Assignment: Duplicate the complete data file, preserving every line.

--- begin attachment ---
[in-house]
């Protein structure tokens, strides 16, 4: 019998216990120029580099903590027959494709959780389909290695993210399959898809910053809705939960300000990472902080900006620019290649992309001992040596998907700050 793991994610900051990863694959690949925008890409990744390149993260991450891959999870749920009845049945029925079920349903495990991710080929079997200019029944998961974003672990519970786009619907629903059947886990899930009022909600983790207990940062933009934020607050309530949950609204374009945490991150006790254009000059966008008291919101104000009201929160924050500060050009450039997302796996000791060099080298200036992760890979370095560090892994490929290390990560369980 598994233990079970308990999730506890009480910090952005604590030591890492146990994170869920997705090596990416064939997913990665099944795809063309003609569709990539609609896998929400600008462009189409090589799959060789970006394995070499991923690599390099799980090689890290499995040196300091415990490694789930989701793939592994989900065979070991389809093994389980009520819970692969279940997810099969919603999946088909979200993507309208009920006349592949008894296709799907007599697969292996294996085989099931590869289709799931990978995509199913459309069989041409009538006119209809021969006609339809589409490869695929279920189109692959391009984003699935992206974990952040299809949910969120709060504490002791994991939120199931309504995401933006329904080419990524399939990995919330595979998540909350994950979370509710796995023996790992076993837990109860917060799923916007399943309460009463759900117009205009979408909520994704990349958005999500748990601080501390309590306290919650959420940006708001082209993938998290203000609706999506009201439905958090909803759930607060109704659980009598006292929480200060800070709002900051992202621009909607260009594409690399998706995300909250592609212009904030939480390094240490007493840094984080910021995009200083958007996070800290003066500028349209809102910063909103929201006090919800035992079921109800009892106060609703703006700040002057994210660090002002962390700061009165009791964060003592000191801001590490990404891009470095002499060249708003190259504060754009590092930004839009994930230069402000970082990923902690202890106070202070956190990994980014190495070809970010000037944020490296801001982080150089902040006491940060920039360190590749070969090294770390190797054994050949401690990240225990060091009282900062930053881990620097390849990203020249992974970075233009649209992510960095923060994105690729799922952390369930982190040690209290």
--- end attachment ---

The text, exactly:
[in-house]
């Protein structure tokens, strides 16, 4: 019998216990120029580099903590027959494709959780389909290695993210399959898809910053809705939960300000990472902080900006620019290649992309001992040596998907700050 793991994610900051990863694959690949925008890409990744390149993260991450891959999870749920009845049945029925079920349903495990991710080929079997200019029944998961974003672990519970786009619907629903059947886990899930009022909600983790207990940062933009934020607050309530949950609204374009945490991150006790254009000059966008008291919101104000009201929160924050500060050009450039997302796996000791060099080298200036992760890979370095560090892994490929290390990560369980 598994233990079970308990999730506890009480910090952005604590030591890492146990994170869920997705090596990416064939997913990665099944795809063309003609569709990539609609896998929400600008462009189409090589799959060789970006394995070499991923690599390099799980090689890290499995040196300091415990490694789930989701793939592994989900065979070991389809093994389980009520819970692969279940997810099969919603999946088909979200993507309208009920006349592949008894296709799907007599697969292996294996085989099931590869289709799931990978995509199913459309069989041409009538006119209809021969006609339809589409490869695929279920189109692959391009984003699935992206974990952040299809949910969120709060504490002791994991939120199931309504995401933006329904080419990524399939990995919330595979998540909350994950979370509710796995023996790992076993837990109860917060799923916007399943309460009463759900117009205009979408909520994704990349958005999500748990601080501390309590306290919650959420940006708001082209993938998290203000609706999506009201439905958090909803759930607060109704659980009598006292929480200060800070709002900051992202621009909607260009594409690399998706995300909250592609212009904030939480390094240490007493840094984080910021995009200083958007996070800290003066500028349209809102910063909103929201006090919800035992079921109800009892106060609703703006700040002057994210660090002002962390700061009165009791964060003592000191801001590490990404891009470095002499060249708003190259504060754009590092930004839009994930230069402000970082990923902690202890106070202070956190990994980014190495070809970010000037944020490296801001982080150089902040006491940060920039360190590749070969090294770390190797054994050949401690990240225990060091009282900062930053881990620097390849990203020249992974970075233009649209992510960095923060994105690729799922952390369930982190040690209290």